Christian nationalists claim that their own people weren’t prominent in the insurrection – they were: Video taken the day of the insurrection clearly exposes this claim for the lie that it is. People in the crowd can be seen hoisting crosses and other Christian symbols and signs. Some held prayer huddles during the event. Their presence was so prominent that Daniel Hodges, an officer with the Washington, D.C., Metropolitan Police Department who was assaulted by the mob, remarked on it while testifying before Congress in July, observing, “It was clear the terrorists perceived themselves to be Christians. I saw the Christian flag directly to my front. Another read, ‘Jesus is my savior, Trump is my president.’ Another: ‘Jesus is king.’”

Several scholars and journalists have analyzed the Christian nationalist presence during the insurrection. Scholars affiliated with Uncivil Religion, a collaborative project between the Department of Religious Studies at the University of Alabama and the National Museum of American History, put it succinctly: “Religious symbols, rituals, identities, banners, signs, and sounds suffused the events surrounding the U.S. Capitol on January 6, 2021.”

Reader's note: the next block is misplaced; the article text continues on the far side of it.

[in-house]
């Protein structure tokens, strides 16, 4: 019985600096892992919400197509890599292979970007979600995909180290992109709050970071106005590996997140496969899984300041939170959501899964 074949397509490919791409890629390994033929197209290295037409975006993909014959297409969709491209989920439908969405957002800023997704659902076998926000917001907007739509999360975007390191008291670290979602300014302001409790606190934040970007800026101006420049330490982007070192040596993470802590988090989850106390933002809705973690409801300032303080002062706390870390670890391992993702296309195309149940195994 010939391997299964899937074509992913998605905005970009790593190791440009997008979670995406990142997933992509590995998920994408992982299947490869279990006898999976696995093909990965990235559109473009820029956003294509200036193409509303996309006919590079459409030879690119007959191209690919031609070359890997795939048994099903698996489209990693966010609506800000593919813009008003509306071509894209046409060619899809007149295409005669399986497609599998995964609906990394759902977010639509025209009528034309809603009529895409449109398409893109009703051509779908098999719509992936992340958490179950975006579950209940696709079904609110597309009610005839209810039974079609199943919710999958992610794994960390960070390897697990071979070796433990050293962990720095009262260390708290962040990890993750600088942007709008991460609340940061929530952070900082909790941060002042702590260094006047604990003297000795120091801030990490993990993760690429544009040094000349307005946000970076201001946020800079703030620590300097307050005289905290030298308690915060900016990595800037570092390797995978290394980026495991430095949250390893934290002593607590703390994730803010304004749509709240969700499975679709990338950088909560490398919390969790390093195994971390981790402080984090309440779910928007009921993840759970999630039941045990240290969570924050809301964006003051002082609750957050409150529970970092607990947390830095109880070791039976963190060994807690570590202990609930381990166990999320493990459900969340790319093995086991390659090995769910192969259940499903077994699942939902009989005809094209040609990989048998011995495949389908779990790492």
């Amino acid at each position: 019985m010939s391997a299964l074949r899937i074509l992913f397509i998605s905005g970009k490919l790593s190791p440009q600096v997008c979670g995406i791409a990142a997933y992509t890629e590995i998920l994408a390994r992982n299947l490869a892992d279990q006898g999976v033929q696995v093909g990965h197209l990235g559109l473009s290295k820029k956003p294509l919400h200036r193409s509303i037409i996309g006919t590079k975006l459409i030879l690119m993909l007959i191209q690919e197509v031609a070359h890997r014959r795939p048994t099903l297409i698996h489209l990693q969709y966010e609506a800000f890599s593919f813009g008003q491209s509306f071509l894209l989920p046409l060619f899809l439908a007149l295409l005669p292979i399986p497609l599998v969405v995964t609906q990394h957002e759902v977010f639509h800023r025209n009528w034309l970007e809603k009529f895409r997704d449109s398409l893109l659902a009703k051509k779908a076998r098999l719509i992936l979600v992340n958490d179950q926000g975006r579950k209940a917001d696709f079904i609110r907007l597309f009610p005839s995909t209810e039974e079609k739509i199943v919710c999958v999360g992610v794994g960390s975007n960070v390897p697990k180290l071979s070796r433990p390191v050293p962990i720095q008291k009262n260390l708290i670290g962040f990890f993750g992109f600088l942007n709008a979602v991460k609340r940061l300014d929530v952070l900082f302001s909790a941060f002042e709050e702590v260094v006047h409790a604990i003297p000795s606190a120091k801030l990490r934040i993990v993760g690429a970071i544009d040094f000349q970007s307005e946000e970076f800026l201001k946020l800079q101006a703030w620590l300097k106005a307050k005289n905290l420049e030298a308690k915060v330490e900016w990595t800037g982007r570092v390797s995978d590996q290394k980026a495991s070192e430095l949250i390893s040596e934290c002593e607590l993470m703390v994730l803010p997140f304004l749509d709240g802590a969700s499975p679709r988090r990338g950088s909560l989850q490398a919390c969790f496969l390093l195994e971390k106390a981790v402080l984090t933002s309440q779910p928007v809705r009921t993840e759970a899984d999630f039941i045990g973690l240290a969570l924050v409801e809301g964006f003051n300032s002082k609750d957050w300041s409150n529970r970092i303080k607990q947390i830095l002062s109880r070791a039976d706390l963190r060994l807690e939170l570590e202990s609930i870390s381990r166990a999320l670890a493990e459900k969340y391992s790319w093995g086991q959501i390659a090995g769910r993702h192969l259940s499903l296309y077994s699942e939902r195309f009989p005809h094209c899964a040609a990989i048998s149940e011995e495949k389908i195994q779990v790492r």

The lies embraced by Christian nationalists, Fox News and others on the far right may sound confounding to anyone who lives in the real world. After all, we saw the Jan. 6 insurrection unfold on live TV. We know what happened. The evidence is clear.

But if the Trump years taught us anything, it’s that for millions of Americans, truth has become elastic – a thing that can be twisted into whatever shape one desires as long as it serves a partisan end.

Of course, such a twisted tangle isn’t truth at all – but that doesn’t mean Christian nationalists won’t embrace it. Our task on this somber anniversary is, frankly, to make Christian nationalists uncomfortable by reminding them, over and over if need be, of what really happened, how their poisonous ideology helped bring it about and why all Americans of goodwill are determined to see that it is never repeated.

(Photo: Samuel Corum/Getty Images)